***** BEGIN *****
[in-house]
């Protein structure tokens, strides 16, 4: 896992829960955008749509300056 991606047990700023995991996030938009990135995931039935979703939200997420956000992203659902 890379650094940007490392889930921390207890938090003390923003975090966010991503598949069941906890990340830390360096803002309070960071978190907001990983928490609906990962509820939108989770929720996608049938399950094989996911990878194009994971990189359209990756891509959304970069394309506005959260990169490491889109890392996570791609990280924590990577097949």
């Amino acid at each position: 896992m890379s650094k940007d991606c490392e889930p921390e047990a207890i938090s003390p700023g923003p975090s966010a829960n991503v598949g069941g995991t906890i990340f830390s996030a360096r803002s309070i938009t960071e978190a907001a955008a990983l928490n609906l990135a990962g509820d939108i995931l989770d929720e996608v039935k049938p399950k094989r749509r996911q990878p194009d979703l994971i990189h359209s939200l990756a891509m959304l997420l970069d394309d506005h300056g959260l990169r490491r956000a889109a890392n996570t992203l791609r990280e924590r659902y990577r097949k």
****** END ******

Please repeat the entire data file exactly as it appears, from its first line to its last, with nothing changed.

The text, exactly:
[in-house]
């Protein structure tokens, strides 16, 4: 896992829960955008749509300056 991606047990700023995991996030938009990135995931039935979703939200997420956000992203659902 890379650094940007490392889930921390207890938090003390923003975090966010991503598949069941906890990340830390360096803002309070960071978190907001990983928490609906990962509820939108989770929720996608049938399950094989996911990878194009994971990189359209990756891509959304970069394309506005959260990169490491889109890392996570791609990280924590990577097949």
């Amino acid at each position: 896992m890379s650094k940007d991606c490392e889930p921390e047990a207890i938090s003390p700023g923003p975090s966010a829960n991503v598949g069941g995991t906890i990340f830390s996030a360096r803002s309070i938009t960071e978190a907001a955008a990983l928490n609906l990135a990962g509820d939108i995931l989770d929720e996608v039935k049938p399950k094989r749509r996911q990878p194009d979703l994971i990189h359209s939200l990756a891509m959304l997420l970069d394309d506005h300056g959260l990169r490491r956000a889109a890392n996570t992203l791609r990280e924590r659902y990577r097949k």